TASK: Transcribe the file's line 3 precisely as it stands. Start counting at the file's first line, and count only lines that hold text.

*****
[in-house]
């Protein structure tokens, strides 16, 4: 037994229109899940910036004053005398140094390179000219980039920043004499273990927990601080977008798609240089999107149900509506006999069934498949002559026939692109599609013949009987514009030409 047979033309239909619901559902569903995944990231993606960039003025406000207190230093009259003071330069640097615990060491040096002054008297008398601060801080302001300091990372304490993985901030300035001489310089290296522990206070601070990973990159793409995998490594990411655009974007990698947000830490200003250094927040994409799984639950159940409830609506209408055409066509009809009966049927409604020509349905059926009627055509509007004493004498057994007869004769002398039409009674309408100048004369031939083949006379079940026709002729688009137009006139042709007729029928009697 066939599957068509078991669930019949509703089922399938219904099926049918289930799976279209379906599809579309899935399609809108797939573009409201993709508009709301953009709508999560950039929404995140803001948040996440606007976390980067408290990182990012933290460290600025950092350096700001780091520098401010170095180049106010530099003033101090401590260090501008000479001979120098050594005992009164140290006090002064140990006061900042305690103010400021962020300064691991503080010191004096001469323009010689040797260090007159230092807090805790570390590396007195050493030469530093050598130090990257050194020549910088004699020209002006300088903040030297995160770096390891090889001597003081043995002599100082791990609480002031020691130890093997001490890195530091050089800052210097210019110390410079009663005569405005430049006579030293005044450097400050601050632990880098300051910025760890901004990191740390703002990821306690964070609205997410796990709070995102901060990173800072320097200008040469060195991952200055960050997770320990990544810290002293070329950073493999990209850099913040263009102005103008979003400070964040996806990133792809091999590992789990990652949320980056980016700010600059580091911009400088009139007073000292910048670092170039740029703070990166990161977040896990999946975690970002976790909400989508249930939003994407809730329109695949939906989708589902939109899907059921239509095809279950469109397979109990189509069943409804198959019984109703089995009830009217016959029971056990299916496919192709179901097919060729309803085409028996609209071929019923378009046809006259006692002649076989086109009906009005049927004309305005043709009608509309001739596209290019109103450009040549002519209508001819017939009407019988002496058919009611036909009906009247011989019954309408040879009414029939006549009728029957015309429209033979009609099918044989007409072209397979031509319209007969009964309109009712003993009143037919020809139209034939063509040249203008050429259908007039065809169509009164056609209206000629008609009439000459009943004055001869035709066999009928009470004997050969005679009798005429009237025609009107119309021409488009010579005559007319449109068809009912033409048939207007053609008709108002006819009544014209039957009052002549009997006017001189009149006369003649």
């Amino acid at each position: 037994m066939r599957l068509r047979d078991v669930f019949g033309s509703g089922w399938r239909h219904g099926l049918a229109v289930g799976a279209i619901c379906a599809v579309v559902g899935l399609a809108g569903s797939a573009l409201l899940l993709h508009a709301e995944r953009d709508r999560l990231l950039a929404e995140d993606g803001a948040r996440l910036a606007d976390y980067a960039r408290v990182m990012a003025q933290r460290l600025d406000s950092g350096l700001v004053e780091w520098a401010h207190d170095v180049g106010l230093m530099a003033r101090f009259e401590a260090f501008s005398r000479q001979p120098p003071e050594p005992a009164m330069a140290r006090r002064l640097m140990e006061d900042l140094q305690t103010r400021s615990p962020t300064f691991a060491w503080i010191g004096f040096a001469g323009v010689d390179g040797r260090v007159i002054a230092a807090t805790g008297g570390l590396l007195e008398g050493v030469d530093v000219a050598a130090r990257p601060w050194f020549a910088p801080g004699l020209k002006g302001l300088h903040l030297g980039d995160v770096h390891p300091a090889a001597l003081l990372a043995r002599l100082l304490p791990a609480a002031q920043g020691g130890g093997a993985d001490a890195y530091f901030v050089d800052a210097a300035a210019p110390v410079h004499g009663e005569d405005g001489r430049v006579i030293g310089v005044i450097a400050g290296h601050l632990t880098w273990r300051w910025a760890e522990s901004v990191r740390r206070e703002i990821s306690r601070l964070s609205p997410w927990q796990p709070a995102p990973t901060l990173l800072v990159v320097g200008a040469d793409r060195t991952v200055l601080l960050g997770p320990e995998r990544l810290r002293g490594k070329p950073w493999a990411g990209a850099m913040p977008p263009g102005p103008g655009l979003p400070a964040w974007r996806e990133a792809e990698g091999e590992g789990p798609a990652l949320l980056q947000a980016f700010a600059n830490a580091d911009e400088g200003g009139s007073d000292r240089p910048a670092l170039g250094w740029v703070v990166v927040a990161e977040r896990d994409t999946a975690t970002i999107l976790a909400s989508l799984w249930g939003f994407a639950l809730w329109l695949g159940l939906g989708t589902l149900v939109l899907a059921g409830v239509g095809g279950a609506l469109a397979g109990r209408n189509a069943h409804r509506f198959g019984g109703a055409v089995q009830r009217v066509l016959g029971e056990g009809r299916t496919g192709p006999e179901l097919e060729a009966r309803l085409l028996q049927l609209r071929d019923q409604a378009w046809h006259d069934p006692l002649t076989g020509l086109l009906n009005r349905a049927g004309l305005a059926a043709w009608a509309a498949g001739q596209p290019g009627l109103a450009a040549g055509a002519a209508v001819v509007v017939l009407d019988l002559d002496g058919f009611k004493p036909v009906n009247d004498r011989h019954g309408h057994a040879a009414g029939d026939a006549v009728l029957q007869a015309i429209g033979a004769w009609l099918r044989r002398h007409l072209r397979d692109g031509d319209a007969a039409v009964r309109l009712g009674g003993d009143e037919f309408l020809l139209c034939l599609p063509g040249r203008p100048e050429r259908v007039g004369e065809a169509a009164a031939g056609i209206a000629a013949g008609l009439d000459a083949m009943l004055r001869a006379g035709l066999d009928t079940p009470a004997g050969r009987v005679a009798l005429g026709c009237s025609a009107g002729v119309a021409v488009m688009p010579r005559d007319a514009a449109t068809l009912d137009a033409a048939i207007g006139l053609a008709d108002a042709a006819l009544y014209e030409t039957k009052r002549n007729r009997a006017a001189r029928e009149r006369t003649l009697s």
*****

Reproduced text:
């Amino acid at each position: 037994m066939r599957l068509r047979d078991v669930f019949g033309s509703g089922w399938r239909h219904g099926l049918a229109v289930g799976a279209i619901c379906a599809v579309v559902g899935l399609a809108g569903s797939a573009l409201l899940l993709h508009a709301e995944r953009d709508r999560l990231l950039a929404e995140d993606g803001a948040r996440l910036a606007d976390y980067a960039r408290v990182m990012a003025q933290r460290l600025d406000s950092g350096l700001v004053e780091w520098a401010h207190d170095v180049g106010l230093m530099a003033r101090f009259e401590a260090f501008s005398r000479q001979p120098p003071e050594p005992a009164m330069a140290r006090r002064l640097m140990e006061d900042l140094q305690t103010r400021s615990p962020t300064f691991a060491w503080i010191g004096f040096a001469g323009v010689d390179g040797r260090v007159i002054a230092a807090t805790g008297g570390l590396l007195e008398g050493v030469d530093v000219a050598a130090r990257p601060w050194f020549a910088p801080g004699l020209k002006g302001l300088h903040l030297g980039d995160v770096h390891p300091a090889a001597l003081l990372a043995r002599l100082l304490p791990a609480a002031q920043g020691g130890g093997a993985d001490a890195y530091f901030v050089d800052a210097a300035a210019p110390v410079h004499g009663e005569d405005g001489r430049v006579i030293g310089v005044i450097a400050g290296h601050l632990t880098w273990r300051w910025a760890e522990s901004v990191r740390r206070e703002i990821s306690r601070l964070s609205p997410w927990q796990p709070a995102p990973t901060l990173l800072v990159v320097g200008a040469d793409r060195t991952v200055l601080l960050g997770p320990e995998r990544l810290r002293g490594k070329p950073w493999a990411g990209a850099m913040p977008p263009g102005p103008g655009l979003p400070a964040w974007r996806e990133a792809e990698g091999e590992g789990p798609a990652l949320l980056q947000a980016f700010a600059n830490a580091d911009e400088g200003g009139s007073d000292r240089p910048a670092l170039g250094w740029v703070v990166v927040a990161e977040r896990d994409t999946a975690t970002i999107l976790a909400s989508l799984w249930g939003f994407a639950l809730w329109l695949g159940l939906g989708t589902l149900v939109l899907a059921g409830v239509g095809g279950a609506l469109a397979g109990r209408n189509a069943h409804r509506f198959g019984g109703a055409v089995q009830r009217v066509l016959g029971e056990g009809r299916t496919g192709p006999e179901l097919e060729a009966r309803l085409l028996q049927l609209r071929d019923q409604a378009w046809h006259d069934p006692l002649t076989g020509l086109l009906n009005r349905a049927g004309l305005a059926a043709w009608a509309a498949g001739q596209p290019g009627l109103a450009a040549g055509a002519a209508v001819v509007v017939l009407d019988l002559d002496g058919f009611k004493p036909v009906n009247d004498r011989h019954g309408h057994a040879a009414g029939d026939a006549v009728l029957q007869a015309i429209g033979a004769w009609l099918r044989r002398h007409l072209r397979d692109g031509d319209a007969a039409v009964r309109l009712g009674g003993d009143e037919f309408l020809l139209c034939l599609p063509g040249r203008p100048e050429r259908v007039g004369e065809a169509a009164a031939g056609i209206a000629a013949g008609l009439d000459a083949m009943l004055r001869a006379g035709l066999d009928t079940p009470a004997g050969r009987v005679a009798l005429g026709c009237s025609a009107g002729v119309a021409v488009m688009p010579r005559d007319a514009a449109t068809l009912d137009a033409a048939i207007g006139l053609a008709d108002a042709a006819l009544y014209e030409t039957k009052r002549n007729r009997a006017a001189r029928e009149r006369t003649l009697s």